Law allows NIH to spend more money on retired research chimps.
A couple of turkeys getting pardoned isn't a big deal, compared with the hundreds of research chimps about to be spared a lifetime of living in research labs.
After President Obama pardons the turkeys Wednesday, he will sign into law a bill passed by the House and Senate that frees up restrictions on the National Institutes of Health to spend money on retired research chimps. The bill had strong bipartisan support on the Hill.
NIH has decided it won't use the animals for research anymore and has plans to retire most of them. But a 2000 law barred it from spending more than $30 million over time to take care of retired research chimps living in reserve sanctuaries, the retirement communities for our fellow primates. The agency had predicted it will hit that limit—or the "chimp cliff," if you will—sometime mid-November.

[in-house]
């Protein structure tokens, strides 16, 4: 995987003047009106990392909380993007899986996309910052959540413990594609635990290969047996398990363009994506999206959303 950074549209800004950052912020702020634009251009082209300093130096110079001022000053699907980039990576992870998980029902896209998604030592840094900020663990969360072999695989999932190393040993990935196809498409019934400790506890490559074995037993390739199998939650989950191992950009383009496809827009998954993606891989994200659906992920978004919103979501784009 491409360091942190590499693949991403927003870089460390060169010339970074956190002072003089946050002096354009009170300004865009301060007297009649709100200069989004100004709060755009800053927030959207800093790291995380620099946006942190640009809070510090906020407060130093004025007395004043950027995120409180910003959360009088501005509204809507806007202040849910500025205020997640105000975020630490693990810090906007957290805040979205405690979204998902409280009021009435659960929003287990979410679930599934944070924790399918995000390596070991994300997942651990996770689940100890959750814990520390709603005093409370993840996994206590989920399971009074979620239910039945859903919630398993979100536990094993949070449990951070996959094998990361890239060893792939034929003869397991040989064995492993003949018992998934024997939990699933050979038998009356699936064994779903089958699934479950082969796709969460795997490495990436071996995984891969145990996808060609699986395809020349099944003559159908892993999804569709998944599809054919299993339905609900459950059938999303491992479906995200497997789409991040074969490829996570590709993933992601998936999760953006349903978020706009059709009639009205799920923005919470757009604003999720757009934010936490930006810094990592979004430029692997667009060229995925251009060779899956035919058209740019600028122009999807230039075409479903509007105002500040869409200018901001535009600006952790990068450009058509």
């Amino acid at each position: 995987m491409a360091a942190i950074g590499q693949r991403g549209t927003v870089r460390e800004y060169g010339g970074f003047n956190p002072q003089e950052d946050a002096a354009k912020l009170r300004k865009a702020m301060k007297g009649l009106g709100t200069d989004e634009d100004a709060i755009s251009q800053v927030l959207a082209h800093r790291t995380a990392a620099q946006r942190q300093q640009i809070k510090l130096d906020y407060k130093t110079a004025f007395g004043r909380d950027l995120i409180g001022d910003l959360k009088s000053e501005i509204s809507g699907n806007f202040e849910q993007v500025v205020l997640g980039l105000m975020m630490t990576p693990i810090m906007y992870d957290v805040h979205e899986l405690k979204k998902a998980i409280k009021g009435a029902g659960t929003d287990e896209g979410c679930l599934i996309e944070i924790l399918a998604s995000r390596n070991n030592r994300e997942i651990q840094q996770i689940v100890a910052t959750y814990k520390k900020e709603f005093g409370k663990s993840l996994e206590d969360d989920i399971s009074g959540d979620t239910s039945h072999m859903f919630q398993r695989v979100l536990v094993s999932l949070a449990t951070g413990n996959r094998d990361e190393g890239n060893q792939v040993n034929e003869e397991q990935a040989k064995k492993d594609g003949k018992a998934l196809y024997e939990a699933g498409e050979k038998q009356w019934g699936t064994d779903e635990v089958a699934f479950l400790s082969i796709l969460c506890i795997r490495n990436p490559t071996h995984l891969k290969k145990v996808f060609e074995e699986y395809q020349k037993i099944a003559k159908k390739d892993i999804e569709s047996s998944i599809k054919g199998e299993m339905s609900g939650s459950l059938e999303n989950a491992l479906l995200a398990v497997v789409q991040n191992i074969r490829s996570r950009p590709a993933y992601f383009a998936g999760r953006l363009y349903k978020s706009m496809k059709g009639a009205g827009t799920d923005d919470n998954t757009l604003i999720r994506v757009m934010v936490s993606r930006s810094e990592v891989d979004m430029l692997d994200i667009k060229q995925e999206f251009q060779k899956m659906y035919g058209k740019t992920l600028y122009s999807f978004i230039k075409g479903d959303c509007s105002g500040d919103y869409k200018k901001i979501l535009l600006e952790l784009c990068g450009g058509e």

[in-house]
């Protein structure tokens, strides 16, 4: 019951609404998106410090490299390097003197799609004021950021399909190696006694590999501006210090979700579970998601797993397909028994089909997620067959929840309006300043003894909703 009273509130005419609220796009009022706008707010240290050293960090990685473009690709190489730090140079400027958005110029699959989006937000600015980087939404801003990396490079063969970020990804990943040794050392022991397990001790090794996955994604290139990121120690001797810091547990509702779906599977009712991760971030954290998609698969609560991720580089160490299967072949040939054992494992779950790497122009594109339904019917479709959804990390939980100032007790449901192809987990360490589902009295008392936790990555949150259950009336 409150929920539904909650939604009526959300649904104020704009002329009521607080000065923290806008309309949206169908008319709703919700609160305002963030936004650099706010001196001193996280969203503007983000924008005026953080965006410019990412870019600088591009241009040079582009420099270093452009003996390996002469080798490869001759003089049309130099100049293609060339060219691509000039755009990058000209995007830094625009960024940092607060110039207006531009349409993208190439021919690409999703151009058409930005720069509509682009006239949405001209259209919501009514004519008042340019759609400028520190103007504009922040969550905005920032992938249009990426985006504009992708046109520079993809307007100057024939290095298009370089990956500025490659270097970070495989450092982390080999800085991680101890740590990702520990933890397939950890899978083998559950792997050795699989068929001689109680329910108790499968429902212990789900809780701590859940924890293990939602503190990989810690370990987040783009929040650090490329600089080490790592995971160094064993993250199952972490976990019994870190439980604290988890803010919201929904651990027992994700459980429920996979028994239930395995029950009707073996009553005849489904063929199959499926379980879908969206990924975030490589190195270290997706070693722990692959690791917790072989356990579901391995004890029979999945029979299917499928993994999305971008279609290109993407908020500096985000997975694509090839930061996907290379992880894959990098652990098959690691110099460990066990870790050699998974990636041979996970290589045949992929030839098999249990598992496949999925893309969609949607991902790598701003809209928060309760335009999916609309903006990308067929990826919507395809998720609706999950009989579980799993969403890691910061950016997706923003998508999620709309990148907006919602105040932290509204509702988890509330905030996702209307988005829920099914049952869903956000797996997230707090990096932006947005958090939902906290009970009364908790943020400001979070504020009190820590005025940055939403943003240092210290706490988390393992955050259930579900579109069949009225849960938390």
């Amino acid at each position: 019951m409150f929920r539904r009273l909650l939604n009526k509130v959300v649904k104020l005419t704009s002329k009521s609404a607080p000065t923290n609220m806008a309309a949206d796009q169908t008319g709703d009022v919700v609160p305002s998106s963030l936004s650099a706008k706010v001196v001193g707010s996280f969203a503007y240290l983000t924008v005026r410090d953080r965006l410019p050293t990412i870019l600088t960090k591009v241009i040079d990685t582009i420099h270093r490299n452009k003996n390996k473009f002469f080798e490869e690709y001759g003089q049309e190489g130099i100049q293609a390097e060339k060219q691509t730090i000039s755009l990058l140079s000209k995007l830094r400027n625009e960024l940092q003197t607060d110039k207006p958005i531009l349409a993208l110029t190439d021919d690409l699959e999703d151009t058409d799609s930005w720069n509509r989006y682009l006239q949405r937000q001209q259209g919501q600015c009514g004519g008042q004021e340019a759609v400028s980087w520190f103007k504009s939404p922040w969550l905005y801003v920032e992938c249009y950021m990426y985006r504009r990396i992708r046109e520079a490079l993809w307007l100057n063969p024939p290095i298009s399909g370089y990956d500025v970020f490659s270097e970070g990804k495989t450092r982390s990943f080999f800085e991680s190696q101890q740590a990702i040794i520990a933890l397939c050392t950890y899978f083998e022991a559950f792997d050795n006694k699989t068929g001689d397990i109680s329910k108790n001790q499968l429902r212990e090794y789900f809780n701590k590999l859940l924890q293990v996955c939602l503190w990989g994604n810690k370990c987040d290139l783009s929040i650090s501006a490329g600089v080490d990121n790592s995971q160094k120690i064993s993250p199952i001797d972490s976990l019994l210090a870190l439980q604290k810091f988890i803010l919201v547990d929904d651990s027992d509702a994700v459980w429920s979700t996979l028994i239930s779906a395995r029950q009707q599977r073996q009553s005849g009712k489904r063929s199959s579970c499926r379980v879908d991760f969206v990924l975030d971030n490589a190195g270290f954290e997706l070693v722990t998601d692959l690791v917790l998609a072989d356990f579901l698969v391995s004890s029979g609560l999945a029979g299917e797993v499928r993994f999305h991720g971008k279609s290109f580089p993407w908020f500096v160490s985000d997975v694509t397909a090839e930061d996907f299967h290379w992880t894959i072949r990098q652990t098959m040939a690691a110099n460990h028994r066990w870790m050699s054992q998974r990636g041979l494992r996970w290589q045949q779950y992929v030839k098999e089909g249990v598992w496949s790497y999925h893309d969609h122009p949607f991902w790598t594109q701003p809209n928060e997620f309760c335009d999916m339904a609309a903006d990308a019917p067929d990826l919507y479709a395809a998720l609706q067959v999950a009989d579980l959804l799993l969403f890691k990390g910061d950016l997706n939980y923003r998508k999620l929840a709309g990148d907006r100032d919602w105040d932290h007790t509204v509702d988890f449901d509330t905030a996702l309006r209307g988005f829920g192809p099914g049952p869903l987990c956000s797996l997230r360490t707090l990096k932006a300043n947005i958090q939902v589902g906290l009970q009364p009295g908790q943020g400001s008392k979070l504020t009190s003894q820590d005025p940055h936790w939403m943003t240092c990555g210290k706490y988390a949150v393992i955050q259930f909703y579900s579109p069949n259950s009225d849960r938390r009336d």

Obama will also sign a handful of health-related bills into law, including one that boosts federal oversight of pharmaceutical compounding. That legislation came about in the wake of hundreds becoming sick and more than 60 people dying from tainted steroid injections produced by a Massachusetts compounding center.